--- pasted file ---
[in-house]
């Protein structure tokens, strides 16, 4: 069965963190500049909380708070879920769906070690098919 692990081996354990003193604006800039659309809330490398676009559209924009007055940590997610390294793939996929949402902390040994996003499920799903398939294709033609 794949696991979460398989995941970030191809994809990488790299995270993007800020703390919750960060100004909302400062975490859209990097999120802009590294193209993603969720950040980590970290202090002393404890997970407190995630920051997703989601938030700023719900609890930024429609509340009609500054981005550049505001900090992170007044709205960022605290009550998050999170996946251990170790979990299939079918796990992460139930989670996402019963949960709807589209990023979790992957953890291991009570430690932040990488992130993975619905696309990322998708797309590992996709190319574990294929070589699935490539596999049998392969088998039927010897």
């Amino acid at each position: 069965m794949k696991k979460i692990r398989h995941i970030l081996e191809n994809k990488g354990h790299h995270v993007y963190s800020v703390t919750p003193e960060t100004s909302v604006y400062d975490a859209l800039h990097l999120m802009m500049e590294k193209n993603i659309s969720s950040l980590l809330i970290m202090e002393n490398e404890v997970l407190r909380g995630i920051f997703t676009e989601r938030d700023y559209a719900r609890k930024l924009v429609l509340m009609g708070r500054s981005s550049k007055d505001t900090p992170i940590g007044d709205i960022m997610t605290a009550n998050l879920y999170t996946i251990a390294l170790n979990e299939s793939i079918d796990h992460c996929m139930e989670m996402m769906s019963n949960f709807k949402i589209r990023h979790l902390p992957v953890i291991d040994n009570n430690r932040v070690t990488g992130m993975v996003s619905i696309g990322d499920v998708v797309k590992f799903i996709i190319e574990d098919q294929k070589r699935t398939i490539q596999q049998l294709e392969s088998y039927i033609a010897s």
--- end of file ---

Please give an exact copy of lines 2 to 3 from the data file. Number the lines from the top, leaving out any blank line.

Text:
């Protein structure tokens, strides 16, 4: 069965963190500049909380708070879920769906070690098919 692990081996354990003193604006800039659309809330490398676009559209924009007055940590997610390294793939996929949402902390040994996003499920799903398939294709033609 794949696991979460398989995941970030191809994809990488790299995270993007800020703390919750960060100004909302400062975490859209990097999120802009590294193209993603969720950040980590970290202090002393404890997970407190995630920051997703989601938030700023719900609890930024429609509340009609500054981005550049505001900090992170007044709205960022605290009550998050999170996946251990170790979990299939079918796990992460139930989670996402019963949960709807589209990023979790992957953890291991009570430690932040990488992130993975619905696309990322998708797309590992996709190319574990294929070589699935490539596999049998392969088998039927010897």
């Amino acid at each position: 069965m794949k696991k979460i692990r398989h995941i970030l081996e191809n994809k990488g354990h790299h995270v993007y963190s800020v703390t919750p003193e960060t100004s909302v604006y400062d975490a859209l800039h990097l999120m802009m500049e590294k193209n993603i659309s969720s950040l980590l809330i970290m202090e002393n490398e404890v997970l407190r909380g995630i920051f997703t676009e989601r938030d700023y559209a719900r609890k930024l924009v429609l509340m009609g708070r500054s981005s550049k007055d505001t900090p992170i940590g007044d709205i960022m997610t605290a009550n998050l879920y999170t996946i251990a390294l170790n979990e299939s793939i079918d796990h992460c996929m139930e989670m996402m769906s019963n949960f709807k949402i589209r990023h979790l902390p992957v953890i291991d040994n009570n430690r932040v070690t990488g992130m993975v996003s619905i696309g990322d499920v998708v797309k590992f799903i996709i190319e574990d098919q294929k070589r699935t398939i490539q596999q049998l294709e392969s088998y039927i033609a010897s």